4Ps

Warning: If you are a patient, a healthcare professional, a marketing professional, or a fellow social media enthusiast, this is not another post about Product, Price, Placement, and Promotion.

This is my take on the 4P’s and how they relate to all topics of healthcare.

The 4P’s of Healthcare: Patient, Physician, Payer, and Politician

Patient: Everything we do in healthcare on a daily basis needs to begin and end with the patient in mind. The work we do on a daily basis needs to impact the patient. Directly, not indirectly. As we identify challenges to focus on we need to define them from the patients perspective. Beginning with the patient in mind, we can then draw from our teams, our expertise, and pick the best answer(s) that will meet the needs of the patient, and the others stakeholders. (4P’s)

Physician: Physicians are responsible for so many aspects in healthcare, and many times we forget to include them in the defining and decision process. It is imperative to ensure that as we prioritize challenges, define them from the patients perspective, we need to include the physician and their perspective into this definition as well. Physicians want the same things as the patients, the right diagnosis, at the right time, for the right patient, leading to an open conversation on options, to allow the patient to understand and select the best treatment, and lead to the best possible outcomes. In sharing the information with physicians, we can also incorporate their inputs to help generate the best possible outputs for the entire team.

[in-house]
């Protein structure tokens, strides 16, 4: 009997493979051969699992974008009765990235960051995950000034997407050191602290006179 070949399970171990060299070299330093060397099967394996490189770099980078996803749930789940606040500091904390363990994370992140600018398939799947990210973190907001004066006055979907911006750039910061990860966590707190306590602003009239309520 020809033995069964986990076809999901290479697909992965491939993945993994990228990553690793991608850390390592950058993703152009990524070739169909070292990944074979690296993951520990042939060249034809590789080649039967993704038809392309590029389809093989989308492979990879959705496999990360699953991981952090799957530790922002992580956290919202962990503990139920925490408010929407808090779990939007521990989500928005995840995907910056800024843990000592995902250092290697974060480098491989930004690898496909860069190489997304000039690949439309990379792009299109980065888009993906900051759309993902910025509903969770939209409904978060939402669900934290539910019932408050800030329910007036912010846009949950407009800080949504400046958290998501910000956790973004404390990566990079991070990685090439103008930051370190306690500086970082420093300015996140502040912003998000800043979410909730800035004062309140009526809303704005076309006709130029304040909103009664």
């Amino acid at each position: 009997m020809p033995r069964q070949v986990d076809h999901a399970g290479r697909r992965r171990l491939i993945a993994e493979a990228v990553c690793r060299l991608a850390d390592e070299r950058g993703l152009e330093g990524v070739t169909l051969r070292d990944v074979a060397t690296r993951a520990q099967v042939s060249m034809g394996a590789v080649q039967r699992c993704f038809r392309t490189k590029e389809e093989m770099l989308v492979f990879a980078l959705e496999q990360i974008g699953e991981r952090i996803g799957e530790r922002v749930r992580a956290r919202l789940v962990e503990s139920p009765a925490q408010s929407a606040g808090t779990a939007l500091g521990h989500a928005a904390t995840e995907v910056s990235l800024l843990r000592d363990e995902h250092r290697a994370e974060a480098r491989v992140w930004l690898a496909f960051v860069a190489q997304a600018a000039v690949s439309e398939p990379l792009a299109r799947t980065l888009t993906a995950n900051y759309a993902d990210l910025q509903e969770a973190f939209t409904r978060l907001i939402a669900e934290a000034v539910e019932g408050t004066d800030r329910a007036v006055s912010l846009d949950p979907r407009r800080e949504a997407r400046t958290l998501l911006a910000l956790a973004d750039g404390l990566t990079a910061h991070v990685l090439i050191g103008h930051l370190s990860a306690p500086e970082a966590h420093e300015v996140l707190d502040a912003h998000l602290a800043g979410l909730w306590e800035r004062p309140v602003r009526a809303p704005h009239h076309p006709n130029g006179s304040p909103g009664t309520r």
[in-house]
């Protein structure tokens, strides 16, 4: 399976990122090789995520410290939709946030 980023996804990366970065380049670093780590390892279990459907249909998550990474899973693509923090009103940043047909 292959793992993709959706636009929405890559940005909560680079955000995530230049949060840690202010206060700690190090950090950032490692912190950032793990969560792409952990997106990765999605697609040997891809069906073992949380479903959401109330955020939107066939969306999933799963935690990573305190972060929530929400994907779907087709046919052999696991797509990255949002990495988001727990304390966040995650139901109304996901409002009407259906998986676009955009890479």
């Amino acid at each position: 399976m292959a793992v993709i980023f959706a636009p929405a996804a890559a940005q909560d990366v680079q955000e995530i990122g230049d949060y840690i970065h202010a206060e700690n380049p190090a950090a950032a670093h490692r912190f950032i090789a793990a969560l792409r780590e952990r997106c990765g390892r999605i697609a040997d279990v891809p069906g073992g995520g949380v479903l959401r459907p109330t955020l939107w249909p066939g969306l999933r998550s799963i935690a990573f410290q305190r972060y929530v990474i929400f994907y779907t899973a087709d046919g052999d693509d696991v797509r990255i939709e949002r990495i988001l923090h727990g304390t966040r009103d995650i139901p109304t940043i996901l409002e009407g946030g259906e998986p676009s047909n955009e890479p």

Payers: A majority of the time decisions are made on a top down basis. A payer decides that they are going to reimburse for a specific test, exam, or a intervention and then healthcare adopts and changes their practice accordingly. Payer reimburses, change happens. Yet the more we include payer(s) in the midst of identifying problems, how we define those problems, and share our opportunities to design an improved option to meet our patients needs leading to better outcome, we can begin to develop new payment models.

Politicians: Whether this group is politicians, government, or regulatory bodies, we need to ensure that we are aware of new rules and regulations coming out, as well as approach them early and often on new opportunities to change models in healthcare.

Most of the time when we struggle or encounter barriers, it is because we forget to tell the story with these 4 world views in mind.

When we approach topics in healthcare we need to keep the 4P’s in mind. Always be able to draw a straight line from the work you are doing to the patient. Be able to articulate your story in the “native tongue” of the physician/providers, payers, and politicians to ensure their understanding and inclusion. Share early and often. Iterate and learn.

Implement with the 4P’s as a team, and we all succeed.

As always, you can feel free to contact me at: CANCERGEEK@GMAIL.COM or follow me on twitter @cancergeek

~CancerGeek